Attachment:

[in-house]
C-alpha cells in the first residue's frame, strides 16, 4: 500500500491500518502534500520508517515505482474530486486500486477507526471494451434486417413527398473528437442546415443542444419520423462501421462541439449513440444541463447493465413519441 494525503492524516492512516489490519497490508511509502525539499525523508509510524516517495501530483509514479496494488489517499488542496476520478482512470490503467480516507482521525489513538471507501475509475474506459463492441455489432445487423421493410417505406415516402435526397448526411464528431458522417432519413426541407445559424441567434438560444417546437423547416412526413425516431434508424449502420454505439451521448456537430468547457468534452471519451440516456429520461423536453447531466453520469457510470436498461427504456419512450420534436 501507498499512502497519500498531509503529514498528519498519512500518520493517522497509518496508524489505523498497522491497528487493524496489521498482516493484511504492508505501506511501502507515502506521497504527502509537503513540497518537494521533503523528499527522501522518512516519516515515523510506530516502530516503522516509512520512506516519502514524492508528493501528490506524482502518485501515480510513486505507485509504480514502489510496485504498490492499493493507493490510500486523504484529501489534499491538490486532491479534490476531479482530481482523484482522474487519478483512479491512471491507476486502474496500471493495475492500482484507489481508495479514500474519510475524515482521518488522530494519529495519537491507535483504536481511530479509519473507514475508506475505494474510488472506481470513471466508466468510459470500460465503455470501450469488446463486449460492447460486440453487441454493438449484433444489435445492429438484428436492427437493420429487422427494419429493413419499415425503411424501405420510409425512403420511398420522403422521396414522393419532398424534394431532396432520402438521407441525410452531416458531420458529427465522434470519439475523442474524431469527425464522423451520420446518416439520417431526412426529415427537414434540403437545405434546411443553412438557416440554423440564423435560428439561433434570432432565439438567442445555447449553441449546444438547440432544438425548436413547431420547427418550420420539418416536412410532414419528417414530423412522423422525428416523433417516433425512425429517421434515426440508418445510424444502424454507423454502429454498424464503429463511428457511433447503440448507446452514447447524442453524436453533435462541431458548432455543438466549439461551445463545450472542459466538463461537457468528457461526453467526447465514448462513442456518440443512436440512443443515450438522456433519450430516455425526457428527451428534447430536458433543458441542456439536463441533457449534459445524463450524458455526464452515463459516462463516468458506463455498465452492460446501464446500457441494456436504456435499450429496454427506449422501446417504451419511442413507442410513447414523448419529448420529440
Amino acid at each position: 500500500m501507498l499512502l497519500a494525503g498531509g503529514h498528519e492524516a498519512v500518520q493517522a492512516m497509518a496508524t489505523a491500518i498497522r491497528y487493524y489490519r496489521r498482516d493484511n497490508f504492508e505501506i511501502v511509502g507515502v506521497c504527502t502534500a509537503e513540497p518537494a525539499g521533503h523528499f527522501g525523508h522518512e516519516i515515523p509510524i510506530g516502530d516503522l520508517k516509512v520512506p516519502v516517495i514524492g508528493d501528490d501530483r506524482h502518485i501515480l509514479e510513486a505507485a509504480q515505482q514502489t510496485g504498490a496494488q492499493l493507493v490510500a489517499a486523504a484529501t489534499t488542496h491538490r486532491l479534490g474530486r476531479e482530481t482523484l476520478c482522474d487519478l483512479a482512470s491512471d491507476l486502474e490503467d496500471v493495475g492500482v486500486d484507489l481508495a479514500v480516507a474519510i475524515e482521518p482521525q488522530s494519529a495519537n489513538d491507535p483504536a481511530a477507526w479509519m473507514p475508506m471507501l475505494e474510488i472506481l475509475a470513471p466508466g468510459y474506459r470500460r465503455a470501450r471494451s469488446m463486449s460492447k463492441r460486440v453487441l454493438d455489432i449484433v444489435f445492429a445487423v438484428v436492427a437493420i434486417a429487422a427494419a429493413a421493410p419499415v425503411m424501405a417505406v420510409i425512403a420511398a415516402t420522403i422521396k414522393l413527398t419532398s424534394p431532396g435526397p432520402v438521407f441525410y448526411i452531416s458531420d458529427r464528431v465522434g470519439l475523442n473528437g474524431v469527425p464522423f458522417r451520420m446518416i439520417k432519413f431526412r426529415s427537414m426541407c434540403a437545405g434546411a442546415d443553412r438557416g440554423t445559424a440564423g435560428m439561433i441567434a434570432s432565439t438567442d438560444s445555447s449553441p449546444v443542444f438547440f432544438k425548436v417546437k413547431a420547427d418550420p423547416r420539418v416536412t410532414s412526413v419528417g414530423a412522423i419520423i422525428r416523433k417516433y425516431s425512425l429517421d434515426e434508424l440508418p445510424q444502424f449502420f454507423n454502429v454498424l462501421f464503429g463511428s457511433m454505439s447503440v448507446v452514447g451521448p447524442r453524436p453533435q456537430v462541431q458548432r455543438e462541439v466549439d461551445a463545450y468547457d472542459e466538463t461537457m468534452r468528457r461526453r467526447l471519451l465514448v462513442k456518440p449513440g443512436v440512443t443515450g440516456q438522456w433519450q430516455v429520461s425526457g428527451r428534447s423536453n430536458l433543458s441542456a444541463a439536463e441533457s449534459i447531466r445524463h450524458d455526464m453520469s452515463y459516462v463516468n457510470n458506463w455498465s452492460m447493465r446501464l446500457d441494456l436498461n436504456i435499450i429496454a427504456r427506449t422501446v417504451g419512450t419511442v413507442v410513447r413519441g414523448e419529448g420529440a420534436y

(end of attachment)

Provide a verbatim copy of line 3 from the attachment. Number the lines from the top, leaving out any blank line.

Amino acid at each position: 500500500m501507498l499512502l497519500a494525503g498531509g503529514h498528519e492524516a498519512v500518520q493517522a492512516m497509518a496508524t489505523a491500518i498497522r491497528y487493524y489490519r496489521r498482516d493484511n497490508f504492508e505501506i511501502v511509502g507515502v506521497c504527502t502534500a509537503e513540497p518537494a525539499g521533503h523528499f527522501g525523508h522518512e516519516i515515523p509510524i510506530g516502530d516503522l520508517k516509512v520512506p516519502v516517495i514524492g508528493d501528490d501530483r506524482h502518485i501515480l509514479e510513486a505507485a509504480q515505482q514502489t510496485g504498490a496494488q492499493l493507493v490510500a489517499a486523504a484529501t489534499t488542496h491538490r486532491l479534490g474530486r476531479e482530481t482523484l476520478c482522474d487519478l483512479a482512470s491512471d491507476l486502474e490503467d496500471v493495475g492500482v486500486d484507489l481508495a479514500v480516507a474519510i475524515e482521518p482521525q488522530s494519529a495519537n489513538d491507535p483504536a481511530a477507526w479509519m473507514p475508506m471507501l475505494e474510488i472506481l475509475a470513471p466508466g468510459y474506459r470500460r465503455a470501450r471494451s469488446m463486449s460492447k463492441r460486440v453487441l454493438d455489432i449484433v444489435f445492429a445487423v438484428v436492427a437493420i434486417a429487422a427494419a429493413a421493410p419499415v425503411m424501405a417505406v420510409i425512403a420511398a415516402t420522403i422521396k414522393l413527398t419532398s424534394p431532396g435526397p432520402v438521407f441525410y448526411i452531416s458531420d458529427r464528431v465522434g470519439l475523442n473528437g474524431v469527425p464522423f458522417r451520420m446518416i439520417k432519413f431526412r426529415s427537414m426541407c434540403a437545405g434546411a442546415d443553412r438557416g440554423t445559424a440564423g435560428m439561433i441567434a434570432s432565439t438567442d438560444s445555447s449553441p449546444v443542444f438547440f432544438k425548436v417546437k413547431a420547427d418550420p423547416r420539418v416536412t410532414s412526413v419528417g414530423a412522423i419520423i422525428r416523433k417516433y425516431s425512425l429517421d434515426e434508424l440508418p445510424q444502424f449502420f454507423n454502429v454498424l462501421f464503429g463511428s457511433m454505439s447503440v448507446v452514447g451521448p447524442r453524436p453533435q456537430v462541431q458548432r455543438e462541439v466549439d461551445a463545450y468547457d472542459e466538463t461537457m468534452r468528457r461526453r467526447l471519451l465514448v462513442k456518440p449513440g443512436v440512443t443515450g440516456q438522456w433519450q430516455v429520461s425526457g428527451r428534447s423536453n430536458l433543458s441542456a444541463a439536463e441533457s449534459i447531466r445524463h450524458d455526464m453520469s452515463y459516462v463516468n457510470n458506463w455498465s452492460m447493465r446501464l446500457d441494456l436498461n436504456i435499450i429496454a427504456r427506449t422501446v417504451g419512450t419511442v413507442v410513447r413519441g414523448e419529448g420529440a420534436y